Top 5 Engineering Technology Articles This Week

Hello all! My top engineering technology picks of the week include the world’s first electric highway, incredible homes from around the world and the backpack-worn cardboard drum set. Have a great weekend!

engadget
Sweden debuts the world’s first ‘electric highway’

Trucks are still one of the main ways that companies transport materials around the world. However, the fuel usage and resulting pollution are some of the highest carbon-intensive activities in use today. Siemens and Scania have produced a trial of what is being called the world’s first “electric highway.” The 1.2 mile stretch has overhead wires (similar to an electrified railroad) that a truck can connect to and deactivate its fuel-burning engine. One estimate claims that this project could cut energy consumption in half. This significant amount of savings could reduce costs throughout the product channel, while also reducing the damage to the environment from excessive carbon emissions.

The Verge
Boston Dynamics made a giraffe robot

Robots come in many different forms. Some are extremely basic, while others are extremely advanced. Boston Dynamics created SpotMini, an all-electric robot that can be equipped with an elongated neck. The neck is capable to playing tug of war or being gentle with glasses and other materials, as seen in the two images below.

The impressive feat is shown as it grabs a tight hold on the beverage can and pulls without causing damage to the can.

At the same time, the grabber is gentle enough to handle glassware and move it from the sink to the dishwasher.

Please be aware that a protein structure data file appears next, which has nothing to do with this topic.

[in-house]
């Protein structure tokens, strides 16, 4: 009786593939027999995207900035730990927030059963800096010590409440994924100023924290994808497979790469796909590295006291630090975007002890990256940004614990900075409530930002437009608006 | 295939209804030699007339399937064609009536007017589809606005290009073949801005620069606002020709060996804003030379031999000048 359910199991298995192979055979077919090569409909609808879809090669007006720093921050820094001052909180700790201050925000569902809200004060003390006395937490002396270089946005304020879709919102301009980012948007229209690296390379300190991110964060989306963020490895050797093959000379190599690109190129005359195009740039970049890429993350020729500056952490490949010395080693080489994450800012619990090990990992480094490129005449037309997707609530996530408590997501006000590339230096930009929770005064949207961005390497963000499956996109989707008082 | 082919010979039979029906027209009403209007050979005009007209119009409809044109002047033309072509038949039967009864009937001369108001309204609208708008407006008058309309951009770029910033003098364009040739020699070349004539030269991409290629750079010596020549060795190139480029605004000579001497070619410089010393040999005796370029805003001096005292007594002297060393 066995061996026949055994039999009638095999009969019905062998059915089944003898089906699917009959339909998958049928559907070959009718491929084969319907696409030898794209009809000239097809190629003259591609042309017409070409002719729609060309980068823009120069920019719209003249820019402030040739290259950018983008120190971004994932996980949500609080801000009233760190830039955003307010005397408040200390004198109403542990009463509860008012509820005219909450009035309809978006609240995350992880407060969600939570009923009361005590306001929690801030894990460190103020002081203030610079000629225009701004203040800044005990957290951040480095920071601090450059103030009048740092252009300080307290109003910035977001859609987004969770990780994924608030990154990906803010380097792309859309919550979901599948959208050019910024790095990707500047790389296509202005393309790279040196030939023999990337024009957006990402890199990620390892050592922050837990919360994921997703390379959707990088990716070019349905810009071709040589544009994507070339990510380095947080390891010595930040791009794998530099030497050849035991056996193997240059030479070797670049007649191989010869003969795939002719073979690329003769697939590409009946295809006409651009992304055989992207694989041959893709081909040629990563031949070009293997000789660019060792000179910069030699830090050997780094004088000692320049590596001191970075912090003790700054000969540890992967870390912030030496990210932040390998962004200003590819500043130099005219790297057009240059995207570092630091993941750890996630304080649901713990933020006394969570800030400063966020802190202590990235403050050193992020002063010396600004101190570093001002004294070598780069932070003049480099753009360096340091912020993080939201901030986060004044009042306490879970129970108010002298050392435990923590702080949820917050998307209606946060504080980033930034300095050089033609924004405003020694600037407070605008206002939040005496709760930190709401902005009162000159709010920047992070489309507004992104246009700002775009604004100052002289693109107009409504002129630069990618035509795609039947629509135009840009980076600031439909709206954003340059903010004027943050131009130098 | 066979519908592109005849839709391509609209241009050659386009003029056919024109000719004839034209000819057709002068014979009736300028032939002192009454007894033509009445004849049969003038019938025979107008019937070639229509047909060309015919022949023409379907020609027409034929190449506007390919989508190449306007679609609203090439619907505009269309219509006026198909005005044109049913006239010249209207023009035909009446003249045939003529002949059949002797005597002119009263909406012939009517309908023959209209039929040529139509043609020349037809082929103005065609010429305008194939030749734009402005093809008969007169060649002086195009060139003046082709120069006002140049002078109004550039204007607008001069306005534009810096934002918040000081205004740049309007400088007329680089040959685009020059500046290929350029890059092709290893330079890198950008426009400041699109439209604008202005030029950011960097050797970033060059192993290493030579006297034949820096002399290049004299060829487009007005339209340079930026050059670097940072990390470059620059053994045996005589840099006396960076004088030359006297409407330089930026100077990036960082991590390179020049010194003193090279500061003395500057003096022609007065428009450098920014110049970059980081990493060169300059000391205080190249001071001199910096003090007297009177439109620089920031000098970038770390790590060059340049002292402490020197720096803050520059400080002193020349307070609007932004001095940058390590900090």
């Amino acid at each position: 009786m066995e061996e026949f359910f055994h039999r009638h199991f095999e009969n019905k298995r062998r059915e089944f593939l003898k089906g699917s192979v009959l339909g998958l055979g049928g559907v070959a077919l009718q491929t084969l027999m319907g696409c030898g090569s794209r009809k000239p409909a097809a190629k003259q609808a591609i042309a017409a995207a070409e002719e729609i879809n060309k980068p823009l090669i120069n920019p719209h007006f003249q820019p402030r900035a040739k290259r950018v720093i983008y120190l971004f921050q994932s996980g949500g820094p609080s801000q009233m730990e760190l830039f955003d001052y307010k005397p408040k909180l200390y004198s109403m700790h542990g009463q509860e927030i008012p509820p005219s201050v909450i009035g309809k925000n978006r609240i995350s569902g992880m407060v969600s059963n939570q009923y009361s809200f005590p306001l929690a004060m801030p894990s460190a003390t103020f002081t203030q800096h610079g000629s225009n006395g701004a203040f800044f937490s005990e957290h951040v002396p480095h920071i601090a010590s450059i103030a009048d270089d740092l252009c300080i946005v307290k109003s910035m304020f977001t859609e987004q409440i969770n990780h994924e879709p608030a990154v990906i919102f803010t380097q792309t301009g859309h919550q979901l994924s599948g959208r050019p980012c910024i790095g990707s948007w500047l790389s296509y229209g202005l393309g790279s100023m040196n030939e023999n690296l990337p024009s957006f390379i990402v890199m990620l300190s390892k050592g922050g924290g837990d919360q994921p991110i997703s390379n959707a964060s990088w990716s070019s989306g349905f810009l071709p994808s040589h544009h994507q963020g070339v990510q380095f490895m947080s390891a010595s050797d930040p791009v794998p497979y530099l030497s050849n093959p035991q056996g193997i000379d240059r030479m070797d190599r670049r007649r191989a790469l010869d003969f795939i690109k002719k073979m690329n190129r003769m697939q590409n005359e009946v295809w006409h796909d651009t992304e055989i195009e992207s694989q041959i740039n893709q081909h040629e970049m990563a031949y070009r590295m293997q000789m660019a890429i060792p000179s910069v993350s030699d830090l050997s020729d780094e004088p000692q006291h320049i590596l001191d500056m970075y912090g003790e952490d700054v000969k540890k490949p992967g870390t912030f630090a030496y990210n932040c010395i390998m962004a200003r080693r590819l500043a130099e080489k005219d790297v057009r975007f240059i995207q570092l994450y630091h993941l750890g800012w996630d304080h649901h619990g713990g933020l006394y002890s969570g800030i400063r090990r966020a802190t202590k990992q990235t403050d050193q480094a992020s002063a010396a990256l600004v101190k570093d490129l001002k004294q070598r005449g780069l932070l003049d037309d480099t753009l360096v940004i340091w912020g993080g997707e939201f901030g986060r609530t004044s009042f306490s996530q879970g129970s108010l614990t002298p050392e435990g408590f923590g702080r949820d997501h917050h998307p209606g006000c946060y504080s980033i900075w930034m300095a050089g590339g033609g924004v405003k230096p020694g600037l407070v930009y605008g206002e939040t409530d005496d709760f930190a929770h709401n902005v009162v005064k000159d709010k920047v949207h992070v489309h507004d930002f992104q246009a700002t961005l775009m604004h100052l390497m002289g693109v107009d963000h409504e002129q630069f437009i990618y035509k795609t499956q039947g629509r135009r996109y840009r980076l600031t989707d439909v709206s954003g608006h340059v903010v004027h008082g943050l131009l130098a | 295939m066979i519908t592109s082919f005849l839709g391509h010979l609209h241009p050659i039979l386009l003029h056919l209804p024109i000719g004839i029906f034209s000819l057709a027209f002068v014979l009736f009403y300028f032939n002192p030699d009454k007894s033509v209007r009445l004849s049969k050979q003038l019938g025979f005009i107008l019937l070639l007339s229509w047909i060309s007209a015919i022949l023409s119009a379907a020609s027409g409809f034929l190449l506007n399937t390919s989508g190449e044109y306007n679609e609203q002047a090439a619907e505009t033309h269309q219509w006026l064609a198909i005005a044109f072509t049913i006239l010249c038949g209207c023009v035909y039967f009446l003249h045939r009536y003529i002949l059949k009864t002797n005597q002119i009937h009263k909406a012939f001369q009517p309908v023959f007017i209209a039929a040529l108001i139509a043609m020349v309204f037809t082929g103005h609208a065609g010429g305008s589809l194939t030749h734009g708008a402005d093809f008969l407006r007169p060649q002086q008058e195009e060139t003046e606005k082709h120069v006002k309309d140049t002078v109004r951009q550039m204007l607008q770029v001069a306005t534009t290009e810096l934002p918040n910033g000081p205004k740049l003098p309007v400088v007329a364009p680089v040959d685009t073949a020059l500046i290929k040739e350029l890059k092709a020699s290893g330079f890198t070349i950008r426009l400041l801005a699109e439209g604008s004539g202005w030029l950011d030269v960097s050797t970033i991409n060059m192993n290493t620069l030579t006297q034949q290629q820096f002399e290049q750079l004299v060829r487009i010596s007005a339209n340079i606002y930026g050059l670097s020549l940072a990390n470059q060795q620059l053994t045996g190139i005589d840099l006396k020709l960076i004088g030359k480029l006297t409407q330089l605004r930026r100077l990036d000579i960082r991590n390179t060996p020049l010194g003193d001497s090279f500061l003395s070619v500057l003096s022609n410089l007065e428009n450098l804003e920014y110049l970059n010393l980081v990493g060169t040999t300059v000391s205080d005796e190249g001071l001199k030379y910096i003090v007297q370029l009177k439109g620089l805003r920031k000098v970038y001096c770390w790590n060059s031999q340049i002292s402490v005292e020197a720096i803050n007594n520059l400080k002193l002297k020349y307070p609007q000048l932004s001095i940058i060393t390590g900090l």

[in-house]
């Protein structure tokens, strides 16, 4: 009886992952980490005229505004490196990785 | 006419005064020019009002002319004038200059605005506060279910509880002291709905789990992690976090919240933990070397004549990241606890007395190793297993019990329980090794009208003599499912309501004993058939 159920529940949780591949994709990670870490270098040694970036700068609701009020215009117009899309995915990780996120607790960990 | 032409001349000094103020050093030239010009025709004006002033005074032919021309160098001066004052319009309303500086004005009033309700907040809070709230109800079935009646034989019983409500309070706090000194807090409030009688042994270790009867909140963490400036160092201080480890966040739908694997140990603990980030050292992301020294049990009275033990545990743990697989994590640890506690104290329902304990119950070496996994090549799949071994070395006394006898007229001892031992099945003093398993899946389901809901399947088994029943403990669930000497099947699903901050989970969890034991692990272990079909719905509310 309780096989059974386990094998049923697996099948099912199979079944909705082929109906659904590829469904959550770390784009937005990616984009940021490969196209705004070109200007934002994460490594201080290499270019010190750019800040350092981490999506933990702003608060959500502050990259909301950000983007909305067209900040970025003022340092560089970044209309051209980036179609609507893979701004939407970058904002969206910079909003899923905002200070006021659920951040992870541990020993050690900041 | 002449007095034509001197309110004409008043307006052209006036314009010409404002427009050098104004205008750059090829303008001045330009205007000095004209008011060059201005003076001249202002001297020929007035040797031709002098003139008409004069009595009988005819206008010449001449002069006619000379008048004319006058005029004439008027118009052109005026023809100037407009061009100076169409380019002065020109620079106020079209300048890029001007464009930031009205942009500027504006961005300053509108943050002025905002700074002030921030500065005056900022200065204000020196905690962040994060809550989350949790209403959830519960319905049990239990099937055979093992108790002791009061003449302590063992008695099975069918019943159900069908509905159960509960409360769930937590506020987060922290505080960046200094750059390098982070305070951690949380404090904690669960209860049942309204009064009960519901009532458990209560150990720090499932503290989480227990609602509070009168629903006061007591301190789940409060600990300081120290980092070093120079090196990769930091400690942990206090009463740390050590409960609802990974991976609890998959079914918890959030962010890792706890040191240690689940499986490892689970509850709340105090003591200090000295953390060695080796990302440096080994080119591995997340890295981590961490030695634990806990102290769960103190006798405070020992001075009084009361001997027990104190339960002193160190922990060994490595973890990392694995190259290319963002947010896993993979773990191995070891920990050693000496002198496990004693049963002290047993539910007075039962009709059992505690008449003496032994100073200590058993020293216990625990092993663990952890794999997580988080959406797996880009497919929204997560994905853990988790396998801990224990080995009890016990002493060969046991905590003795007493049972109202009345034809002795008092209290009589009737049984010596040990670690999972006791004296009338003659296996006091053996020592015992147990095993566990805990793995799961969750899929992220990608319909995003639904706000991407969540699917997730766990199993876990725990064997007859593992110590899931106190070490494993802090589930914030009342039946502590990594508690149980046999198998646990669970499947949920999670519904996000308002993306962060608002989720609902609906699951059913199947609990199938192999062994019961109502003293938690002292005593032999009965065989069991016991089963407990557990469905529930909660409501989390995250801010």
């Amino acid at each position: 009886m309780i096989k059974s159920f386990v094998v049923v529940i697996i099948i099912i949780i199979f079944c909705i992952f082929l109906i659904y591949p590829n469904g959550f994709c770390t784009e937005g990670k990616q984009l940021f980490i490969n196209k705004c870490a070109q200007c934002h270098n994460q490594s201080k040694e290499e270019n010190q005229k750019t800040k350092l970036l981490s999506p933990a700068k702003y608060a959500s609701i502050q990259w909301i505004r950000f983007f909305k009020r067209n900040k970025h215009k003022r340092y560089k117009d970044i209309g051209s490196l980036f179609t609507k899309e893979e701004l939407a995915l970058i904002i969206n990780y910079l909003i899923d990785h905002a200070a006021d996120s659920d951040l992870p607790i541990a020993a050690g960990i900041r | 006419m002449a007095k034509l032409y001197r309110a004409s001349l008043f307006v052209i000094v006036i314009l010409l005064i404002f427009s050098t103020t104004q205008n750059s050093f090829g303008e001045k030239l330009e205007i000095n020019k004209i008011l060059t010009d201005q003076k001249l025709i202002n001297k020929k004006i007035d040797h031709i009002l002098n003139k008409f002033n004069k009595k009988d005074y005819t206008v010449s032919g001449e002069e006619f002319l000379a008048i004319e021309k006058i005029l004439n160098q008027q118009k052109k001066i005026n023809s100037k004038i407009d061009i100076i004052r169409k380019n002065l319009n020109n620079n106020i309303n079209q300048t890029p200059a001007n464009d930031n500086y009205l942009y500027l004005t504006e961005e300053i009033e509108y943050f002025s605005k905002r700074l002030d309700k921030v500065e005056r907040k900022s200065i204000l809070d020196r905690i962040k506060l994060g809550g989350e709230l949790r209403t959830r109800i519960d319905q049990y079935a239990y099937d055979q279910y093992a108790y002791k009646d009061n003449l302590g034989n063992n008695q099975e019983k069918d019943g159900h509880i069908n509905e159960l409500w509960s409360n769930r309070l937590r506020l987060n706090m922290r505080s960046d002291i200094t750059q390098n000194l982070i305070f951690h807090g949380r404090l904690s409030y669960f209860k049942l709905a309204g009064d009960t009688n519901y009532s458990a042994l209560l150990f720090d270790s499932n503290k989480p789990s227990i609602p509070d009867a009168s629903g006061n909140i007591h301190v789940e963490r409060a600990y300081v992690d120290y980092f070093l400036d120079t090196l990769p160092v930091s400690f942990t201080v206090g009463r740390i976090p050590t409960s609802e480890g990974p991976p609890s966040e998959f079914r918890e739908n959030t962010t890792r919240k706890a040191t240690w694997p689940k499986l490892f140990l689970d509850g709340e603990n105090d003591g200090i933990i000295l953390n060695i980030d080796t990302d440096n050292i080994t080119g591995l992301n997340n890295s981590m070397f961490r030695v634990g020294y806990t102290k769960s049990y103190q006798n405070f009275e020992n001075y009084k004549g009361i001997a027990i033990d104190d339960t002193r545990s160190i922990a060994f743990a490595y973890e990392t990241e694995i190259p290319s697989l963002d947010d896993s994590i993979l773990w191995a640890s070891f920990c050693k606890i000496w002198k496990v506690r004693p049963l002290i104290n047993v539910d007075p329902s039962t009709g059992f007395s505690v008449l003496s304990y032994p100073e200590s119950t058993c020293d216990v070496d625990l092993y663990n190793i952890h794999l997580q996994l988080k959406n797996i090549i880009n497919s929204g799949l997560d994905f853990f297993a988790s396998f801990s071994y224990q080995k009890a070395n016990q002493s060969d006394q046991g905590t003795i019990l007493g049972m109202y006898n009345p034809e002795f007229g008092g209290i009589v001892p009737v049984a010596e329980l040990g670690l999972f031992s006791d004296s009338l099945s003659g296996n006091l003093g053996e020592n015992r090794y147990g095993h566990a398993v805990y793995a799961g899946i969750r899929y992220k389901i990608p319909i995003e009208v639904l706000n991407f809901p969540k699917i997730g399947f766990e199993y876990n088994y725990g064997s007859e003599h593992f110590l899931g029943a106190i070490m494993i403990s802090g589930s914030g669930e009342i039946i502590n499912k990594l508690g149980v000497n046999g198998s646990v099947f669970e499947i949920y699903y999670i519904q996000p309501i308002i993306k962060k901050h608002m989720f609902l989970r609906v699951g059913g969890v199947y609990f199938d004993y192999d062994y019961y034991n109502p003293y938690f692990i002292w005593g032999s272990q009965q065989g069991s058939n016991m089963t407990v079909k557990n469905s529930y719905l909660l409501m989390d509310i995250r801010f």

gizmag
Where money’s no object, cliff-hangers and aircraft-wing homes can be yours

Every so often, I find an article like this that looks at some of the crazy homes that are actually available for purchase. I’m not sure that I’d want to live in many, but a vacation in one would be pretty neat. It is incredible to see what engineers and designers can create built into the environment (like clifftop retreats) or something that jumps out at you in a neighborhood. Growing up, we had a “round-house” a block away — everyone knew about it when you mentioned it. Take a look at some of the cool homes in the article. Which one would you want to visit?

musicradar
Play beats on boxes with the Obilab cardboard drum kit

Talk about getting an inexpensive and small drum set. This kickstarter campaign is producing a backpack-worn cardboard drum set, complete with kick pedal, three drums and a high hat. It collapses into a convenient backpack to transport. This ingenious set up produces a quality instrument at a fraction of the price of a standard drum kit. The final tweak on the drums is a layer of fiberglass to provide a stronger, more reliable structure so as not to break during standard use. This also does not add significant weight or cost to the kit.

gizmodo
Your Self-Driving Car Will Be Programmed to Kill You—Deal With It

While we aren’t at the Jetsons’ flying car, self-driving cars seem to be the next big thing. However, there are still many significant issues to overcome with the technology. One of the most significant is how a vehicle will react to protect lives: does it swerve to protect others, or do what’s safest for the passengers? A recent study pointed to conflicting thoughts. Generally, respondents agreed that a car with one rider should swerve to avoid crashing into pedestrians; however, very few would want to ride in a car programmed like this. As the technology moves forward and companies begin to adopt best practices with regards to “best practices” of autonomous control, it will be interested to see what critical decisions are made in regards to these safety discussions.